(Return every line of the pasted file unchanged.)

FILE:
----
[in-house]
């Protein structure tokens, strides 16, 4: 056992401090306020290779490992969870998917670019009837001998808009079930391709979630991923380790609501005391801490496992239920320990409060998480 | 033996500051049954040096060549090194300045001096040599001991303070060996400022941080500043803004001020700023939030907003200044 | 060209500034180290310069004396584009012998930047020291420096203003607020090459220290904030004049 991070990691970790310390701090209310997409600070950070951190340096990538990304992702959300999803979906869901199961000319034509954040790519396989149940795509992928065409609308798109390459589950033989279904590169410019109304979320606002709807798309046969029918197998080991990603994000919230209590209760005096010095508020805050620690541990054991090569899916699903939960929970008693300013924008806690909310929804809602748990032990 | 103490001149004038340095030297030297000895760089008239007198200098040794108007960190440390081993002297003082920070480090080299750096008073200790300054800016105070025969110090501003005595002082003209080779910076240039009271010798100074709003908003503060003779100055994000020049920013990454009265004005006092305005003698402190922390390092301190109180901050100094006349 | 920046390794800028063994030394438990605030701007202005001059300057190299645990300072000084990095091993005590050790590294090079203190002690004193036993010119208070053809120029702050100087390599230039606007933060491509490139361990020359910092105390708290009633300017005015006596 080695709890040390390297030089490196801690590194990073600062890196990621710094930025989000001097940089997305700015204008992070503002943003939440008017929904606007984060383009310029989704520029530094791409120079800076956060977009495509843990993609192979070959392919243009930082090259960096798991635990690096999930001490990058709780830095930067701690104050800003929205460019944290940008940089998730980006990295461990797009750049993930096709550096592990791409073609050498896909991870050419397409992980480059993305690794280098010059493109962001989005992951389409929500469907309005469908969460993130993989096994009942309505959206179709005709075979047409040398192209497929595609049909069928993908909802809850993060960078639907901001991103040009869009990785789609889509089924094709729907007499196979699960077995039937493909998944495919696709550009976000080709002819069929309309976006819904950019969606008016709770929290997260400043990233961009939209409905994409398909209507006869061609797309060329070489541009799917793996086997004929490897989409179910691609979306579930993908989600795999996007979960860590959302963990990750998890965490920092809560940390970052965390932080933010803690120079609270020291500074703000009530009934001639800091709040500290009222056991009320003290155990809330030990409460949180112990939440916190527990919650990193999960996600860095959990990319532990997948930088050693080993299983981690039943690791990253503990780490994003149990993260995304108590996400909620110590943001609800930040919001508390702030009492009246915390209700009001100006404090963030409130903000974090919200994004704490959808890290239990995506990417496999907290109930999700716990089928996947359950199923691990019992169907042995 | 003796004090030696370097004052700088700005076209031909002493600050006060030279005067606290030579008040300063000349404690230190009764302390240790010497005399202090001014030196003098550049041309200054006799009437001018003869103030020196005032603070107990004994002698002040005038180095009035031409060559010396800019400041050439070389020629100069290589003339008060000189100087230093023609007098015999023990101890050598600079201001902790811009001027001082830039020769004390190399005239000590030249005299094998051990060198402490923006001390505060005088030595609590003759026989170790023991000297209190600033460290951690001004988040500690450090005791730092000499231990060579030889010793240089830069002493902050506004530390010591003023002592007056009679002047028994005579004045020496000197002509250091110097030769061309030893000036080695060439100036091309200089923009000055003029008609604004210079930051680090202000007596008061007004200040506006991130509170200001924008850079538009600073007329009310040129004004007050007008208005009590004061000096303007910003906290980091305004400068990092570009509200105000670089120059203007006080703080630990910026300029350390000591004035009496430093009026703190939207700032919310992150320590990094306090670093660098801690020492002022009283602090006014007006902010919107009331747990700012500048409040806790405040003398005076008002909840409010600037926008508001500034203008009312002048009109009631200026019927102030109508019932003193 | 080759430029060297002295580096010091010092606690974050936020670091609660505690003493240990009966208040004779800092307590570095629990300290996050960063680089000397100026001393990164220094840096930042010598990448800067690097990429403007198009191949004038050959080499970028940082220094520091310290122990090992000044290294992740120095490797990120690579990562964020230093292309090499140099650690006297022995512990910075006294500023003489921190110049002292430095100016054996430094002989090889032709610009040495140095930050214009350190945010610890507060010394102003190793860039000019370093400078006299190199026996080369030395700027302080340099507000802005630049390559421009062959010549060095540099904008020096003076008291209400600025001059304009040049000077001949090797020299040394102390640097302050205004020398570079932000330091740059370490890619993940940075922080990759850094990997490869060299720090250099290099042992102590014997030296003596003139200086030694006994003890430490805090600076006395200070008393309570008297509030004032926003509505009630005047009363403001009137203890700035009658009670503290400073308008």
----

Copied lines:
[in-house]
């Protein structure tokens, strides 16, 4: 056992401090306020290779490992969870998917670019009837001998808009079930391709979630991923380790609501005391801490496992239920320990409060998480 | 033996500051049954040096060549090194300045001096040599001991303070060996400022941080500043803004001020700023939030907003200044 | 060209500034180290310069004396584009012998930047020291420096203003607020090459220290904030004049 991070990691970790310390701090209310997409600070950070951190340096990538990304992702959300999803979906869901199961000319034509954040790519396989149940795509992928065409609308798109390459589950033989279904590169410019109304979320606002709807798309046969029918197998080991990603994000919230209590209760005096010095508020805050620690541990054991090569899916699903939960929970008693300013924008806690909310929804809602748990032990 | 103490001149004038340095030297030297000895760089008239007198200098040794108007960190440390081993002297003082920070480090080299750096008073200790300054800016105070025969110090501003005595002082003209080779910076240039009271010798100074709003908003503060003779100055994000020049920013990454009265004005006092305005003698402190922390390092301190109180901050100094006349 | 920046390794800028063994030394438990605030701007202005001059300057190299645990300072000084990095091993005590050790590294090079203190002690004193036993010119208070053809120029702050100087390599230039606007933060491509490139361990020359910092105390708290009633300017005015006596 080695709890040390390297030089490196801690590194990073600062890196990621710094930025989000001097940089997305700015204008992070503002943003939440008017929904606007984060383009310029989704520029530094791409120079800076956060977009495509843990993609192979070959392919243009930082090259960096798991635990690096999930001490990058709780830095930067701690104050800003929205460019944290940008940089998730980006990295461990797009750049993930096709550096592990791409073609050498896909991870050419397409992980480059993305690794280098010059493109962001989005992951389409929500469907309005469908969460993130993989096994009942309505959206179709005709075979047409040398192209497929595609049909069928993908909802809850993060960078639907901001991103040009869009990785789609889509089924094709729907007499196979699960077995039937493909998944495919696709550009976000080709002819069929309309976006819904950019969606008016709770929290997260400043990233961009939209409905994409398909209507006869061609797309060329070489541009799917793996086997004929490897989409179910691609979306579930993908989600795999996007979960860590959302963990990750998890965490920092809560940390970052965390932080933010803690120079609270020291500074703000009530009934001639800091709040500290009222056991009320003290155990809330030990409460949180112990939440916190527990919650990193999960996600860095959990990319532990997948930088050693080993299983981690039943690791990253503990780490994003149990993260995304108590996400909620110590943001609800930040919001508390702030009492009246915390209700009001100006404090963030409130903000974090919200994004704490959808890290239990995506990417496999907290109930999700716990089928996947359950199923691990019992169907042995 | 003796004090030696370097004052700088700005076209031909002493600050006060030279005067606290030579008040300063000349404690230190009764302390240790010497005399202090001014030196003098550049041309200054006799009437001018003869103030020196005032603070107990004994002698002040005038180095009035031409060559010396800019400041050439070389020629100069290589003339008060000189100087230093023609007098015999023990101890050598600079201001902790811009001027001082830039020769004390190399005239000590030249005299094998051990060198402490923006001390505060005088030595609590003759026989170790023991000297209190600033460290951690001004988040500690450090005791730092000499231990060579030889010793240089830069002493902050506004530390010591003023002592007056009679002047028994005579004045020496000197002509250091110097030769061309030893000036080695060439100036091309200089923009000055003029008609604004210079930051680090202000007596008061007004200040506006991130509170200001924008850079538009600073007329009310040129004004007050007008208005009590004061000096303007910003906290980091305004400068990092570009509200105000670089120059203007006080703080630990910026300029350390000591004035009496430093009026703190939207700032919310992150320590990094306090670093660098801690020492002022009283602090006014007006902010919107009331747990700012500048409040806790405040003398005076008002909840409010600037926008508001500034203008009312002048009109009631200026019927102030109508019932003193 | 080759430029060297002295580096010091010092606690974050936020670091609660505690003493240990009966208040004779800092307590570095629990300290996050960063680089000397100026001393990164220094840096930042010598990448800067690097990429403007198009191949004038050959080499970028940082220094520091310290122990090992000044290294992740120095490797990120690579990562964020230093292309090499140099650690006297022995512990910075006294500023003489921190110049002292430095100016054996430094002989090889032709610009040495140095930050214009350190945010610890507060010394102003190793860039000019370093400078006299190199026996080369030395700027302080340099507000802005630049390559421009062959010549060095540099904008020096003076008291209400600025001059304009040049000077001949090797020299040394102390640097302050205004020398570079932000330091740059370490890619993940940075922080990759850094990997490869060299720090250099290099042992102590014997030296003596003139200086030694006994003890430490805090600076006395200070008393309570008297509030004032926003509505009630005047009363403001009137203890700035009658009670503290400073308008």